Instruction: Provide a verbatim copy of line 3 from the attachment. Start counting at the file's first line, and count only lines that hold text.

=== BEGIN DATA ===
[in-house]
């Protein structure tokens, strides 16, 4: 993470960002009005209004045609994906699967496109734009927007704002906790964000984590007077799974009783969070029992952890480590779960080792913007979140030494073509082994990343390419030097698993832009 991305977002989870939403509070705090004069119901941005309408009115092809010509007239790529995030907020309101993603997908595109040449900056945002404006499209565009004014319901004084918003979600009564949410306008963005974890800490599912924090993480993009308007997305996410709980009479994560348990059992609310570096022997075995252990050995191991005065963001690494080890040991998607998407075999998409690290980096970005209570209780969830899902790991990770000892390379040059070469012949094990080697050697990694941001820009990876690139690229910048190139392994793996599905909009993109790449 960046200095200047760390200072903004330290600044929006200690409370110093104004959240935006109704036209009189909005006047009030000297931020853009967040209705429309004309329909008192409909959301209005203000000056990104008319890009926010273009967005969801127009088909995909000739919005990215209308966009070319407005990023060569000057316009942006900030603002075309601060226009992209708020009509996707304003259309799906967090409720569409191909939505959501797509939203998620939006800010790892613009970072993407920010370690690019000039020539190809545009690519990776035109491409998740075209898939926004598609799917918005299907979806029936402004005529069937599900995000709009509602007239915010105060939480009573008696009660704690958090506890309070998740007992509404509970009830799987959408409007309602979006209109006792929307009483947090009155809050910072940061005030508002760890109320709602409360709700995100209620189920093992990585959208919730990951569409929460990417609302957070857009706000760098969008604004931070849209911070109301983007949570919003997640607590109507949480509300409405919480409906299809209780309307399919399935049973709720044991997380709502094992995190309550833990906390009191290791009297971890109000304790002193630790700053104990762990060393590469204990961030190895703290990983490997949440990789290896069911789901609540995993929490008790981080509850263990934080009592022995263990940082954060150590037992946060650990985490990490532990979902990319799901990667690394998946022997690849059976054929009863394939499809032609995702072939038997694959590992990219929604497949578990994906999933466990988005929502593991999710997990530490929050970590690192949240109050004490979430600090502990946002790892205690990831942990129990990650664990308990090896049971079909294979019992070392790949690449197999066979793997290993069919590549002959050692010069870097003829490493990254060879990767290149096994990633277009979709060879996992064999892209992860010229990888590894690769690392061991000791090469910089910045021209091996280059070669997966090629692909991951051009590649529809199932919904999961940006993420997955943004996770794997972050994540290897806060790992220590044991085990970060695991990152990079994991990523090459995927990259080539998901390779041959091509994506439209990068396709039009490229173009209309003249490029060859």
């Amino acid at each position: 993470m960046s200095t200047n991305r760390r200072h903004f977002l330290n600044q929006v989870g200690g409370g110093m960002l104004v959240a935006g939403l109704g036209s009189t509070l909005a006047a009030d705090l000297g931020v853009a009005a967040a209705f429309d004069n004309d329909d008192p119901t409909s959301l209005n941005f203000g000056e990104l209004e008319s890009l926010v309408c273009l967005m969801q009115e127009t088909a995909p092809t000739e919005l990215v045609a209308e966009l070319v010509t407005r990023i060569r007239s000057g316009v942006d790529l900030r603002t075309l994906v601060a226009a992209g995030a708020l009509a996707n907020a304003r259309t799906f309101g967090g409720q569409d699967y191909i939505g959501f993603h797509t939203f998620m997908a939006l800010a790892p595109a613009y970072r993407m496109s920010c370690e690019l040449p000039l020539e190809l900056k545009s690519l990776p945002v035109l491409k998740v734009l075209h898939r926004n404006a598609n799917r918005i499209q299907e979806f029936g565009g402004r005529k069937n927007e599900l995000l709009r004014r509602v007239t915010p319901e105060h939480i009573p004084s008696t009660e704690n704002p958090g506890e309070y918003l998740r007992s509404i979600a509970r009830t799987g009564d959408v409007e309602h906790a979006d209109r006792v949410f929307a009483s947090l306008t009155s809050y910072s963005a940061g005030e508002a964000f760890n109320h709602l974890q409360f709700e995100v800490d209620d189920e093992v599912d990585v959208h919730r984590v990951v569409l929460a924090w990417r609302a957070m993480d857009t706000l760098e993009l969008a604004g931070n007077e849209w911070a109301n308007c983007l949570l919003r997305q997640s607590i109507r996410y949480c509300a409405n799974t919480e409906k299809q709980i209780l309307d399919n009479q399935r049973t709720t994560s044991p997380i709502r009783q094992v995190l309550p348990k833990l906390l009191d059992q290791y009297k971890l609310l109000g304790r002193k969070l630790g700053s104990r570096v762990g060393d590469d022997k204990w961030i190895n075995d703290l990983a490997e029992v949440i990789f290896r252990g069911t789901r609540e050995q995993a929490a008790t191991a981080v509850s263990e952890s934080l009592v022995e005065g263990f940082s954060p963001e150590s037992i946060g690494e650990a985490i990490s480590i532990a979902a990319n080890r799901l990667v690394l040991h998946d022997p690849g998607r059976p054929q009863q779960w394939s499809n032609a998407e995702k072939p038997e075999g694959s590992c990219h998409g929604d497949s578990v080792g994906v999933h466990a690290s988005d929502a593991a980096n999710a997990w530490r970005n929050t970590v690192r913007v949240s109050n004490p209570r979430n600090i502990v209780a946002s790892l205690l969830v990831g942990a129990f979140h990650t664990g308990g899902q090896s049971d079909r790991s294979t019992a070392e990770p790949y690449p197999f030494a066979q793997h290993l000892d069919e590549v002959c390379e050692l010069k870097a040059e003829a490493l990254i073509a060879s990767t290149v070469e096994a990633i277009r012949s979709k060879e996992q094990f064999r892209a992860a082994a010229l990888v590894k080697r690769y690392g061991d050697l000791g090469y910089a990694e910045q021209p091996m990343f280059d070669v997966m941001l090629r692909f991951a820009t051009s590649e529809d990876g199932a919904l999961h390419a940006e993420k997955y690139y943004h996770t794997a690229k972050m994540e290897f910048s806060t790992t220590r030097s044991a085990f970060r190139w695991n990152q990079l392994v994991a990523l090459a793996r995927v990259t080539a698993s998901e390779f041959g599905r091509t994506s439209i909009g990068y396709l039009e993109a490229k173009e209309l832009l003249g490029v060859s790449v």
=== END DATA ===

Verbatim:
């Amino acid at each position: 993470m960046s200095t200047n991305r760390r200072h903004f977002l330290n600044q929006v989870g200690g409370g110093m960002l104004v959240a935006g939403l109704g036209s009189t509070l909005a006047a009030d705090l000297g931020v853009a009005a967040a209705f429309d004069n004309d329909d008192p119901t409909s959301l209005n941005f203000g000056e990104l209004e008319s890009l926010v309408c273009l967005m969801q009115e127009t088909a995909p092809t000739e919005l990215v045609a209308e966009l070319v010509t407005r990023i060569r007239s000057g316009v942006d790529l900030r603002t075309l994906v601060a226009a992209g995030a708020l009509a996707n907020a304003r259309t799906f309101g967090g409720q569409d699967y191909i939505g959501f993603h797509t939203f998620m997908a939006l800010a790892p595109a613009y970072r993407m496109s920010c370690e690019l040449p000039l020539e190809l900056k545009s690519l990776p945002v035109l491409k998740v734009l075209h898939r926004n404006a598609n799917r918005i499209q299907e979806f029936g565009g402004r005529k069937n927007e599900l995000l709009r004014r509602v007239t915010p319901e105060h939480i009573p004084s008696t009660e704690n704002p958090g506890e309070y918003l998740r007992s509404i979600a509970r009830t799987g009564d959408v409007e309602h906790a979006d209109r006792v949410f929307a009483s947090l306008t009155s809050y910072s963005a940061g005030e508002a964000f760890n109320h709602l974890q409360f709700e995100v800490d209620d189920e093992v599912d990585v959208h919730r984590v990951v569409l929460a924090w990417r609302a957070m993480d857009t706000l760098e993009l969008a604004g931070n007077e849209w911070a109301n308007c983007l949570l919003r997305q997640s607590i109507r996410y949480c509300a409405n799974t919480e409906k299809q709980i209780l309307d399919n009479q399935r049973t709720t994560s044991p997380i709502r009783q094992v995190l309550p348990k833990l906390l009191d059992q290791y009297k971890l609310l109000g304790r002193k969070l630790g700053s104990r570096v762990g060393d590469d022997k204990w961030i190895n075995d703290l990983a490997e029992v949440i990789f290896r252990g069911t789901r609540e050995q995993a929490a008790t191991a981080v509850s263990e952890s934080l009592v022995e005065g263990f940082s954060p963001e150590s037992i946060g690494e650990a985490i990490s480590i532990a979902a990319n080890r799901l990667v690394l040991h998946d022997p690849g998607r059976p054929q009863q779960w394939s499809n032609a998407e995702k072939p038997e075999g694959s590992c990219h998409g929604d497949s578990v080792g994906v999933h466990a690290s988005d929502a593991a980096n999710a997990w530490r970005n929050t970590v690192r913007v949240s109050n004490p209570r979430n600090i502990v209780a946002s790892l205690l969830v990831g942990a129990f979140h990650t664990g308990g899902q090896s049971d079909r790991s294979t019992a070392e990770p790949y690449p197999f030494a066979q793997h290993l000892d069919e590549v002959c390379e050692l010069k870097a040059e003829a490493l990254i073509a060879s990767t290149v070469e096994a990633i277009r012949s979709k060879e996992q094990f064999r892209a992860a082994a010229l990888v590894k080697r690769y690392g061991d050697l000791g090469y910089a990694e910045q021209p091996m990343f280059d070669v997966m941001l090629r692909f991951a820009t051009s590649e529809d990876g199932a919904l999961h390419a940006e993420k997955y690139y943004h996770t794997a690229k972050m994540e290897f910048s806060t790992t220590r030097s044991a085990f970060r190139w695991n990152q990079l392994v994991a990523l090459a793996r995927v990259t080539a698993s998901e390779f041959g599905r091509t994506s439209i909009g990068y396709l039009e993109a490229k173009e209309l832009l003249g490029v060859s790449v």